Breathe deep. “In through the nose and out through the mouth” is a common refrain during many a yoga class or relaxation session. But not all animals follow that pattern, or even use those organs to breathe.

There are some turtles that take their breaths through their other end. Yes, that’s right, not through their mouth, but through their anus.

The kids in your life will love this fun fact. You may want to take a deep breath before telling them, and then use their interest as a teachable moment.

Some turtles, including our local painted turtle, can breathe through their butts. “Butt breathing,” also called anal respiration, is not a year-round activity for these species, but a seasonal one. 

This time of year many turtles have become inactive. They have found their way to the bottom of the ponds and have buried themselves under the muck, where they will wait out winter. Though we are all familiar with the process of hibernation, in the case of turtles and other reptiles, the proper term for the off-season resting period is brumation.

Brumation is a seasonal period of dormancy for cold-blooded animals. During brumation, reptiles become less active and their metabolic processes slow. Growth also ceases. Day length triggers brumation, and animals will feed heavily ahead of this resting period to build up reserves. There are, however, a few differences between hibernation and brumation.

You can call this the tale of The Turtle and The Bear. The term hibernation, as already noted, is used most often to refer to mammals, while brumation refers to cold-blooded beasts. During hibernation, animals cease both feeding and drinking water, though during brumation water is still needed. Hibernation is a true prolonged sleep, while brumation can be punctuated by activity. Prior to hibernation, animals will build up fat to use for energy. In addition to this, before brumation, reptiles will build up glycogen that they can use for energy to power their muscles during those periods of activity.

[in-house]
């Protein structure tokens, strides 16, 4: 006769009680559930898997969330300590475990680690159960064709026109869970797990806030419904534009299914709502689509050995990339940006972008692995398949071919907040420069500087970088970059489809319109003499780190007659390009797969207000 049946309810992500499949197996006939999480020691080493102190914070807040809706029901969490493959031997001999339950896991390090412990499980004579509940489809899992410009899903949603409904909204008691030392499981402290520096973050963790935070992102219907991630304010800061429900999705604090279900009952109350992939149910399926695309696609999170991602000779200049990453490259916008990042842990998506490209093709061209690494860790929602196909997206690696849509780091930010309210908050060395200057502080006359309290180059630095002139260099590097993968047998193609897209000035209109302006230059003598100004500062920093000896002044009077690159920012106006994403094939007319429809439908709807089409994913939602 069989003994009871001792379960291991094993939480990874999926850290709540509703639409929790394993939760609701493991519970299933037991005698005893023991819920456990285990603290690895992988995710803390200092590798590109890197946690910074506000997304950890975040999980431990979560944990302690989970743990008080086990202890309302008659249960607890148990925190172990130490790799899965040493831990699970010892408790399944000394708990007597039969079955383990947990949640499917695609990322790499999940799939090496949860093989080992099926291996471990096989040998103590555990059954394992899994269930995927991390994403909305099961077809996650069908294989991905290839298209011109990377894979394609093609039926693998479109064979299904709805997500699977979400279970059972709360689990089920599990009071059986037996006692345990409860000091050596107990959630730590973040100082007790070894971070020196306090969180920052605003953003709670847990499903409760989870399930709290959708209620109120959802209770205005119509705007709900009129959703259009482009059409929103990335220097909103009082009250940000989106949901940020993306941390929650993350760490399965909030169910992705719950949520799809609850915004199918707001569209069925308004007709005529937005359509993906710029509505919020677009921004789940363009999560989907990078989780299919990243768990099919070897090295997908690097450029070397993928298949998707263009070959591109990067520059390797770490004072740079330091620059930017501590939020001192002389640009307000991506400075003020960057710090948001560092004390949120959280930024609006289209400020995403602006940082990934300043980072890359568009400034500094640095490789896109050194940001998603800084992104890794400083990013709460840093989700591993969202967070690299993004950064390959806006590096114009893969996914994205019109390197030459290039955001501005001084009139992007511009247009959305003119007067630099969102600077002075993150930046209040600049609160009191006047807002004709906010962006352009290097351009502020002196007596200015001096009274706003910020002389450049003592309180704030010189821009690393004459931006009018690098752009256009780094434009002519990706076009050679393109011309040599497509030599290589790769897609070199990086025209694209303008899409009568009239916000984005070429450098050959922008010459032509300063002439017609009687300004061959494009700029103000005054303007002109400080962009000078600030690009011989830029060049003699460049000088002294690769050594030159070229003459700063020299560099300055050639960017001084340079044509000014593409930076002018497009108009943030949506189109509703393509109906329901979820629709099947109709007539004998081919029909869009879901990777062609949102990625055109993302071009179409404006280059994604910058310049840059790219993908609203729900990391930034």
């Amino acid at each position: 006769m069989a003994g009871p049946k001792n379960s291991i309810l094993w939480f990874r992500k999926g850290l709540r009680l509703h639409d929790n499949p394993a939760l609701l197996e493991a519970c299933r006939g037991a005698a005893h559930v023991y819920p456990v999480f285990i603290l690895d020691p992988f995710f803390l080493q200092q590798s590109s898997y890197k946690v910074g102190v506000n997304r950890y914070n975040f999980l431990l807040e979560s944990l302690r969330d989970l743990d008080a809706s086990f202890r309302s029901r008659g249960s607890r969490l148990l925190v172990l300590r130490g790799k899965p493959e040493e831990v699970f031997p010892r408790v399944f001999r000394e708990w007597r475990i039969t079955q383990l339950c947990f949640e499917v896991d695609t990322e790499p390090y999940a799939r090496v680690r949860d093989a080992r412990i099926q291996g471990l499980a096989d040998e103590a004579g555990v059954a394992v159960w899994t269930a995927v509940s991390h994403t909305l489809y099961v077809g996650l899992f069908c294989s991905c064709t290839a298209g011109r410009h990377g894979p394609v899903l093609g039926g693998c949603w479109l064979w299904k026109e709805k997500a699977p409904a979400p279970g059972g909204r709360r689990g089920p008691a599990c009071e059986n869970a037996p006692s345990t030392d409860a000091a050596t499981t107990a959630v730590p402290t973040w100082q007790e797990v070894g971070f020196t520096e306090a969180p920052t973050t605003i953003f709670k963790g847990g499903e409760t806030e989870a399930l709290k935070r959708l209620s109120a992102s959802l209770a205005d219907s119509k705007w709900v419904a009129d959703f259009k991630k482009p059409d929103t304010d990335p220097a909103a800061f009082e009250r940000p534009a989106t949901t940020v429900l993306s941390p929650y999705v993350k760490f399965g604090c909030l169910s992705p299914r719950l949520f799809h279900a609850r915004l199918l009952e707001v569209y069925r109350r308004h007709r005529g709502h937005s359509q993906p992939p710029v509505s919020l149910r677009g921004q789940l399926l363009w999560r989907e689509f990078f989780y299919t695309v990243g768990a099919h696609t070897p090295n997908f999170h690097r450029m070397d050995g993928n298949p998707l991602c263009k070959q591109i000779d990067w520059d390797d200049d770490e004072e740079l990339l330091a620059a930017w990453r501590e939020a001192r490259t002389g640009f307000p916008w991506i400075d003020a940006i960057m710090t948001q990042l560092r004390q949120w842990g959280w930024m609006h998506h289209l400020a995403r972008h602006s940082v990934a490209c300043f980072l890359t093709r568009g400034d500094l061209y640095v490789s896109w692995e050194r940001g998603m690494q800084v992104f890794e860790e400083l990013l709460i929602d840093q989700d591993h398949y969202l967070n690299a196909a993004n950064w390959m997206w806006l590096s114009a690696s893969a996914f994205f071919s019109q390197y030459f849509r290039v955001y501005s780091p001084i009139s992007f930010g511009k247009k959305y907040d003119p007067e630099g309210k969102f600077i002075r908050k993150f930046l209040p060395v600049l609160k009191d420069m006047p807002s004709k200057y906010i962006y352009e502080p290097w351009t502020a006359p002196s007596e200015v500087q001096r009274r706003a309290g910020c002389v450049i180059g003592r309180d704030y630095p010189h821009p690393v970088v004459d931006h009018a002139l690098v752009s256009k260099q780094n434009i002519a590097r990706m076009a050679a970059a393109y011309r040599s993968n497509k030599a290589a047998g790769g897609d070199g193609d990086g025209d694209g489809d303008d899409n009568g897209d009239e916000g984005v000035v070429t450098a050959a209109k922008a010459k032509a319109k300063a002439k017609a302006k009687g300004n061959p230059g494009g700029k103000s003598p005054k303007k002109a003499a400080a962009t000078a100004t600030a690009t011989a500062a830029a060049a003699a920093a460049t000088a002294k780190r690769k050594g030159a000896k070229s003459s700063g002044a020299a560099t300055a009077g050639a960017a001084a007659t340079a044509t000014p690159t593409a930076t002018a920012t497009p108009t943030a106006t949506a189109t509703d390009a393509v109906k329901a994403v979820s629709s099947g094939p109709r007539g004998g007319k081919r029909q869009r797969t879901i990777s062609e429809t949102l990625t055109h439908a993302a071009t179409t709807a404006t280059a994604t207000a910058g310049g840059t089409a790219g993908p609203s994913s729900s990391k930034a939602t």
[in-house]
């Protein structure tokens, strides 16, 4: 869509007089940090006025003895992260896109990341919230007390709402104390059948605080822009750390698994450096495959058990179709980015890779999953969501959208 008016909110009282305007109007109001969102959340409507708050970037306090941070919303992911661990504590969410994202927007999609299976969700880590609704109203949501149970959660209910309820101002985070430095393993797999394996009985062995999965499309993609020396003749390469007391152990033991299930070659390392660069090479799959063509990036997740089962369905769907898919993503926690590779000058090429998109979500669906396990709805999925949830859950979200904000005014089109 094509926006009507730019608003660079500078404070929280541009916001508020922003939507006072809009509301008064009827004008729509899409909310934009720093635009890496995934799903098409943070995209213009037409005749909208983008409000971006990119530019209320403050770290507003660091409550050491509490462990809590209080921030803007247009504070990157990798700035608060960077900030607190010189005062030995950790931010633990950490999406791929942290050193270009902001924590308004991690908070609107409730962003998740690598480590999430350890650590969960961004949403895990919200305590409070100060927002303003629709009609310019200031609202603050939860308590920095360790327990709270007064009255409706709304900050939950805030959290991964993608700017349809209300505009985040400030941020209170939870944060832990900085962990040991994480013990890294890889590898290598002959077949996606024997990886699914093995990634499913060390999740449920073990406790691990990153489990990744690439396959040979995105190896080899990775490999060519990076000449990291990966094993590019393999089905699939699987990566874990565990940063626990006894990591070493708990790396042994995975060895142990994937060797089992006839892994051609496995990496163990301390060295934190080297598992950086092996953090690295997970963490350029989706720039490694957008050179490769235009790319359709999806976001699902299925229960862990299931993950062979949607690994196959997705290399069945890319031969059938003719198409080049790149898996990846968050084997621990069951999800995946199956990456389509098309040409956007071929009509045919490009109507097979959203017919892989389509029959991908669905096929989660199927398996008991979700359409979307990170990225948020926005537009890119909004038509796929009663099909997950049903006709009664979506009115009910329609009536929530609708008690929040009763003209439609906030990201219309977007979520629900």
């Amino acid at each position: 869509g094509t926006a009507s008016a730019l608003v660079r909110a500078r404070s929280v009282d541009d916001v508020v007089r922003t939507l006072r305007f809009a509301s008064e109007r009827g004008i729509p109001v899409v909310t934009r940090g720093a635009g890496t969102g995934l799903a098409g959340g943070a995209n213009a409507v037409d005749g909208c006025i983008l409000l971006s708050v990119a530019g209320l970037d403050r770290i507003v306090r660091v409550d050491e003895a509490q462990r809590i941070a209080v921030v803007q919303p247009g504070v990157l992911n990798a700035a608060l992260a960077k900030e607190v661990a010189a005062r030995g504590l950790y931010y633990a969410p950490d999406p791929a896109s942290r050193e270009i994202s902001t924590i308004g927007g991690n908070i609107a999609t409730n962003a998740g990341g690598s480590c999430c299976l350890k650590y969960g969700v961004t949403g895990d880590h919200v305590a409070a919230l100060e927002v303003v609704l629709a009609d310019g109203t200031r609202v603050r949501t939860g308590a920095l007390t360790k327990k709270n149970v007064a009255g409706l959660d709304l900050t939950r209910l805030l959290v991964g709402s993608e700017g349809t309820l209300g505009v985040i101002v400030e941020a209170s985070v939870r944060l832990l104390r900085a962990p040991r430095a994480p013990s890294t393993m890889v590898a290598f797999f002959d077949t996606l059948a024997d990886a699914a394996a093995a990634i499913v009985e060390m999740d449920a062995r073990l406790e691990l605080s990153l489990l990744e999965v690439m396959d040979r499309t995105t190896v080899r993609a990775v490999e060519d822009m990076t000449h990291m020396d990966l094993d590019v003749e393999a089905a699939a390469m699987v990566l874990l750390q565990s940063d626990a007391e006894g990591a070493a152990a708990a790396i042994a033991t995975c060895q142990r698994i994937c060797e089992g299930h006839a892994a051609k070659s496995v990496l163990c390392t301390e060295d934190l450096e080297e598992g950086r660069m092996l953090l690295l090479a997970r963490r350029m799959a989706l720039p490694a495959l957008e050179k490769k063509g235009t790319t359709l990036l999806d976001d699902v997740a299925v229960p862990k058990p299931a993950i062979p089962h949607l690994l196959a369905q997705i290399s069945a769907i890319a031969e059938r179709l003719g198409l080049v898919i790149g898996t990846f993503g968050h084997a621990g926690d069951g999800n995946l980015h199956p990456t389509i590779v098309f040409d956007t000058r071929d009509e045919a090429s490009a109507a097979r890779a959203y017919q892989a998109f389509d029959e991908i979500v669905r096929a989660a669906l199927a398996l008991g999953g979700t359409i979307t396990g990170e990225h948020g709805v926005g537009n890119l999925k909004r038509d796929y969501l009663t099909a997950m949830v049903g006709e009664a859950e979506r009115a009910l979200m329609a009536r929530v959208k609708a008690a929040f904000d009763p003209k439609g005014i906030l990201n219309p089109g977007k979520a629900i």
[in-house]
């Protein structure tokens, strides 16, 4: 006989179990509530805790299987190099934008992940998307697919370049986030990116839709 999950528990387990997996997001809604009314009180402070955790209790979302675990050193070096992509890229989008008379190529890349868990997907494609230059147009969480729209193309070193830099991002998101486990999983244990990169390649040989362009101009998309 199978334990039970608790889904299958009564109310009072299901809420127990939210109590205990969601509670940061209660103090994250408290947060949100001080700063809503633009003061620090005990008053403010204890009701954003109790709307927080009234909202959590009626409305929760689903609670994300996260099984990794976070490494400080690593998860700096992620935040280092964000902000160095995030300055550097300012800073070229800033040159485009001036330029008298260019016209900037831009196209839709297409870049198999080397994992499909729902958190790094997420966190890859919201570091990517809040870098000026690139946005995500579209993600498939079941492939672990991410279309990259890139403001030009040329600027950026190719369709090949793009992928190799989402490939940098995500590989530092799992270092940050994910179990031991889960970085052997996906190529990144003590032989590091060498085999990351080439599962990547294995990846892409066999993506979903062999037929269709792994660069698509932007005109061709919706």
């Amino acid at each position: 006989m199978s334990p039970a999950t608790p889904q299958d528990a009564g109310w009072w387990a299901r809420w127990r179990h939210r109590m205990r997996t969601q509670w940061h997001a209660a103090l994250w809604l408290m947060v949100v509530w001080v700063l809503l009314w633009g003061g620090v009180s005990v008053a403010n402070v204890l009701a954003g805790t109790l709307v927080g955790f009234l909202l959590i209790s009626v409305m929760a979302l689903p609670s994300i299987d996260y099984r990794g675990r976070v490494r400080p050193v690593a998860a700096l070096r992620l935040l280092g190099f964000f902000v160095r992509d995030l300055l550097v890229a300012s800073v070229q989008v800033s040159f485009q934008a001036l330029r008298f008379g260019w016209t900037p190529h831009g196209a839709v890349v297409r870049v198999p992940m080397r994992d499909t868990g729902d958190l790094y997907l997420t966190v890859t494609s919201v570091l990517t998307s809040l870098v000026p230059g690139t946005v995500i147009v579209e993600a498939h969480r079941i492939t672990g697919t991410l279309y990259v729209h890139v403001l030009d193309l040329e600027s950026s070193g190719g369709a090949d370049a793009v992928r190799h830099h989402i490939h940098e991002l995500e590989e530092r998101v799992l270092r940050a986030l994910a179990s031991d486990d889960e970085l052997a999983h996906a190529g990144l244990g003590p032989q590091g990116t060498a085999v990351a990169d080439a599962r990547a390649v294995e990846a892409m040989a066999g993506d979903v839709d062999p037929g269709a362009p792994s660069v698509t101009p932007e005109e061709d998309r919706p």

And then there is that breathing problem. As most of us know, turtles usually breathe through their lungs. This is not their only method of respiration. They can also absorb oxygen through their mouth or throat, and — making them the butt of the kids’ jokes — through their cloaca, a posterior orifice that serves digestive, reproductive, urinary and, in this case, even respiratory purposes.

While this method may (or may not) be a pain in the butt, it is an efficient and effective way to respire.

Turtles are not the only animals to use their bottoms for breathing. Some aquatic beetles attach an air bubble to their posteriors and use the captured oxygen in the bubble for respiration during their underwater dives.

Another example of using the butt instead of the brain comes from mosquito larvae. They have a breathing tube or siphon that extends from their posterior end that could be compared to a snorkel. They point their head down and their bottoms up toward the surface of the water where the siphon will break the surface and allow respiration — and possibly provide a smaller target for hungry predators.

No matter which method you find most amazing, all of these anal adaptations obviously kick butt when it comes to helping kids and adults both laugh and learn.

Suzan Bellincampi is director of the Felix Neck Wildlife Sanctuary in Edgartown, and author of Martha’s Vineyard: A Field Guide to Island Nature.